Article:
Music streaming that’s smartphone app-controlled from the listening position?
For Tidal, I use Roon; its smartphone app directs the stream to a wide variety of third-party endpoints. For Qobuz, AURALiC’s Lightning DS app tells the Aries Mini what to pull down from the cloud. For Spotify, the native app’s Connect service, like Roon, talks to a number of different endpoints.
Missing from this picture is SoundCloud.
Despite recent attempts to become a streaming service like any other, one that would rival Apple Music and Spotify, SoundCloud’s user base is rooted in fans of electronic music and hip-hop.
For this electronic music enthusiast, SoundCloud has become a central hub from which to access the world’s best DJ mixes, many of which arrive via podcast channels. Resident Advisor, FACTmag, Bleep and Dekmantel are four that I subscribe to.
SoundCloud isn’t only for podcasts though. It’s also where any self-respecting electronic music producer will publish his/her own productions and DJ mixes; most rarely appear elsewhere. Sometimes an artist’s DJ mix will even usurp the official album or EP release its designed to promote. Hello Recondite, hello Nathan Fake.
In my office, SoundCloud inside a web browser running on a Mac or PC will suffice. The PC/Mac sends its output over USB to an external DAC. That DAC feeds headphones or active loudspeakers. Sitting in front of the keyboard, I’m hands-on with the playback endpoint. No remote control required.
It’s a different story downstairs with the big rig/s. A MacBook Air or Microsoft Surface Pro can go USB into any number of DACs or super-integrated amplifiers but how to remote control playback from the listening chair? SoundCloud offers no equivalent to Spotify’s Connect. Neither does it offer a third party hardware program for manufacturers to embed software support into their streaming platforms.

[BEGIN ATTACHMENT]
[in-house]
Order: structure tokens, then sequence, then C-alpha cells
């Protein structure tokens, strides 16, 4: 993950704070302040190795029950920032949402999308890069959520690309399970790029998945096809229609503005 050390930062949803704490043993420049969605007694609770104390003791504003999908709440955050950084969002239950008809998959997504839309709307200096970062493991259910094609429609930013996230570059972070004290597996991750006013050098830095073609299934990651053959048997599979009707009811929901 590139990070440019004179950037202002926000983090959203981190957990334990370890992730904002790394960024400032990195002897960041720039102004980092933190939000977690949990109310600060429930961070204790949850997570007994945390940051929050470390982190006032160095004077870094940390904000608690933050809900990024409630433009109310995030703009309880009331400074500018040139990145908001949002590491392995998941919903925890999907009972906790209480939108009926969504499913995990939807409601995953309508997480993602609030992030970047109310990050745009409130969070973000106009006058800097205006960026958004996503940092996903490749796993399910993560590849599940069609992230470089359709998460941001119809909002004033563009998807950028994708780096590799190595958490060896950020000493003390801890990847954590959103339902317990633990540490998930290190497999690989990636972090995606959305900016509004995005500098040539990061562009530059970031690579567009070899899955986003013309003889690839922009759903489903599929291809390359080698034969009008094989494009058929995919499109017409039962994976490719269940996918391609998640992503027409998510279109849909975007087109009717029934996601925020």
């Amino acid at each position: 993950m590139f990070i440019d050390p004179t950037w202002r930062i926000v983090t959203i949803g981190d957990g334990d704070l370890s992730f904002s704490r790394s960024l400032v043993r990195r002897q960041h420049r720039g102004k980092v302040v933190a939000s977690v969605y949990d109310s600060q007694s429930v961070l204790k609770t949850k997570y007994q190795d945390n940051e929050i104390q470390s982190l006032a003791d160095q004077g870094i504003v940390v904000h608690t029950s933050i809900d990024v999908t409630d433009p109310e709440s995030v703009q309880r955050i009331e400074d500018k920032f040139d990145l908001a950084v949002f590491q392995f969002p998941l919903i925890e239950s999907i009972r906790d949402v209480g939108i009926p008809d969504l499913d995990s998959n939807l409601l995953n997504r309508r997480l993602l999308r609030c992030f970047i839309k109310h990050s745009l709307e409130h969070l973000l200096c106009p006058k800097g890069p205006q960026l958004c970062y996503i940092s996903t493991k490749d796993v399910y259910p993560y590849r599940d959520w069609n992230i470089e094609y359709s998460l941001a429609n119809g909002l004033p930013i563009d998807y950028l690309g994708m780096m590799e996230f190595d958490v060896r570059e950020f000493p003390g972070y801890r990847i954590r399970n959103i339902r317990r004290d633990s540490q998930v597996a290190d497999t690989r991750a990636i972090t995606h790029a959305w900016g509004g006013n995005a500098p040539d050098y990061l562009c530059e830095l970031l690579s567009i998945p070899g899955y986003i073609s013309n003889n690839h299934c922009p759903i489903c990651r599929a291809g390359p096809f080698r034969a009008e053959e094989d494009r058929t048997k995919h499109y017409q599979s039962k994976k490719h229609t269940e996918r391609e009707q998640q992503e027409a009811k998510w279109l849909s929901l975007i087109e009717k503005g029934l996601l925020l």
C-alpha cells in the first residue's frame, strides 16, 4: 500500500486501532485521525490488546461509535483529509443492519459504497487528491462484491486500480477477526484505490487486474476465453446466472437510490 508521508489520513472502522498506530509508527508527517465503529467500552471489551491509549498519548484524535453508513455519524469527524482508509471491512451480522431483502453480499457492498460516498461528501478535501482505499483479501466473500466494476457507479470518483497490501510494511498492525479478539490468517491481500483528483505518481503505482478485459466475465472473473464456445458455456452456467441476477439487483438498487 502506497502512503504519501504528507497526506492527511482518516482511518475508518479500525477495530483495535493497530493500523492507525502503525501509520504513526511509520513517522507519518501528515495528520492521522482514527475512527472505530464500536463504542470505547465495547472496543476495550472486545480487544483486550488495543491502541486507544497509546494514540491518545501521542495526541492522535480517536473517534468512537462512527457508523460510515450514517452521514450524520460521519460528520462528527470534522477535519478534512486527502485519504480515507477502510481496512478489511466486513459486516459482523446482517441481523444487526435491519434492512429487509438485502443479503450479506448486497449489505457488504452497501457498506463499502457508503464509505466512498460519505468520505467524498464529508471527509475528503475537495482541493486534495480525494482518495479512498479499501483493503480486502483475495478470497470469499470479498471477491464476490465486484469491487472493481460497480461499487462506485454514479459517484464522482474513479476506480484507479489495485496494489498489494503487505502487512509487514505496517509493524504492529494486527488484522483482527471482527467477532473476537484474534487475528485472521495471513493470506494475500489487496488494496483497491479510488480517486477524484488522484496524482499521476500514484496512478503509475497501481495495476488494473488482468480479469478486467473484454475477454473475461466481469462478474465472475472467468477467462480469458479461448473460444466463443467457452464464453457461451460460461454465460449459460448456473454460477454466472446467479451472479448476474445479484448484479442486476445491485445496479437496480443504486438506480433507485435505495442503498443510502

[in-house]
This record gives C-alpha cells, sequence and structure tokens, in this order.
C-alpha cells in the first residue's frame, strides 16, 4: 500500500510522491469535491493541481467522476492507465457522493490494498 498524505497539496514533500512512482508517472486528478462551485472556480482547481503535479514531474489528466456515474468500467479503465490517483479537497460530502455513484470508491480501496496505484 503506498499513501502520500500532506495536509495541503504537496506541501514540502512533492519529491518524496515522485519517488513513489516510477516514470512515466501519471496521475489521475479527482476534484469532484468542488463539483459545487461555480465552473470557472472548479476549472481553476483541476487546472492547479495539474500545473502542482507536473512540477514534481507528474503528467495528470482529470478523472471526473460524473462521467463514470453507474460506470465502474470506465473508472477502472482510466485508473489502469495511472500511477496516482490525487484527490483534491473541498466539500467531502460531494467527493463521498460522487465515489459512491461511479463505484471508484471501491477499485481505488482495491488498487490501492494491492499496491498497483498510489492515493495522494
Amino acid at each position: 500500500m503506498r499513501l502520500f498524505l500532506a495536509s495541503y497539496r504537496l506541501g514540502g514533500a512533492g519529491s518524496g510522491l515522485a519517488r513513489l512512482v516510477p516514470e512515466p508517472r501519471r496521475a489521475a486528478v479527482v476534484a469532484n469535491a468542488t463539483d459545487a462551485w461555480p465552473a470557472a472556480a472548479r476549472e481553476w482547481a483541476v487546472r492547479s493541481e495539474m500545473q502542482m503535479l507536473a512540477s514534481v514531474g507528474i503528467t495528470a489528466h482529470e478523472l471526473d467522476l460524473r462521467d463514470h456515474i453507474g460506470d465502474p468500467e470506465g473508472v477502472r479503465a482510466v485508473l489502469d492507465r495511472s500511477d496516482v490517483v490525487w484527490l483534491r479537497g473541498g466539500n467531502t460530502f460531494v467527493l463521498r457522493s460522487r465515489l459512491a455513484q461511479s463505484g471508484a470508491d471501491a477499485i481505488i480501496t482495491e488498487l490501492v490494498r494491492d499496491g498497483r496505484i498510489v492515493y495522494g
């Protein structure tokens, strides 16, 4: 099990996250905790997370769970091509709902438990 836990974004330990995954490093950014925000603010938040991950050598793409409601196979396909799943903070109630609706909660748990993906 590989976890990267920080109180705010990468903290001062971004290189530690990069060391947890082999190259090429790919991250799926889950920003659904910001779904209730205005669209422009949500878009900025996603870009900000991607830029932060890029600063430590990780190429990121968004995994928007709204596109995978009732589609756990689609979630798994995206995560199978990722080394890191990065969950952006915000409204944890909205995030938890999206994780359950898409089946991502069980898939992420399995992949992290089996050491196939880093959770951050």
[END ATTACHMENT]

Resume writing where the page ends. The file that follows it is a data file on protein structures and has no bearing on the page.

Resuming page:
That means the Sonos Connect streamer – mine modified by Wyred 4 Sound for a better-sounding coaxial output – is Hobson’s Choice. (Almost). The downside of Sonos is that we’re forced to use their rather outdated app, not SoundCloud’s own, whose playback UI I find to be even more elegant than Roon’s.
Apple AirPlay and Bluetooth allows me to stream directly from SoundCloud smartphone app to a wide range of third-party streamers but: 1) both protocols rely on the smartphone remaining online – turn off the phone and the music stops – and 2) AirPlay is 99.9% Apple-only and tends to drain iOS device batteries faster than Bluetooth.
Welcome back, Google Chromecast Audio: a coin-sized disc that streams any number of services over wifi, SoundCloud included, effectively turning the smartphone app into a remote control at the push of the Chromecast button.
Fire up Tidal or Qobuz on the smartphone, press play, followed by the Chromecast button (in the top right corner) and then select the Chromecast Audio as the preferred streaming device. Now the Google disc talks to directly to Tidal or Qobuz servers. Switch off the smartphone and the music keeps playing.
The Chromecast Audio’s single 3.5mm output socket offers analogue and digital outputs. For the latter, we need a mini-TOSLINK adapter. When I last auditioned the device in 2015, the resulting sound quality failed to impress, even with the Chromecast Audio’s digital output directly connected to a high-end DAC.
In the context of its US$35/€35 asking price, these audible shortcomings might have been forgivable were it not for a deal-breaking functionality flaw: the lack of gapless playback. CDs are gapless. Vinyl is gapless. So too are cassette tapes and reel-to-reels. Why go backwards without good reason?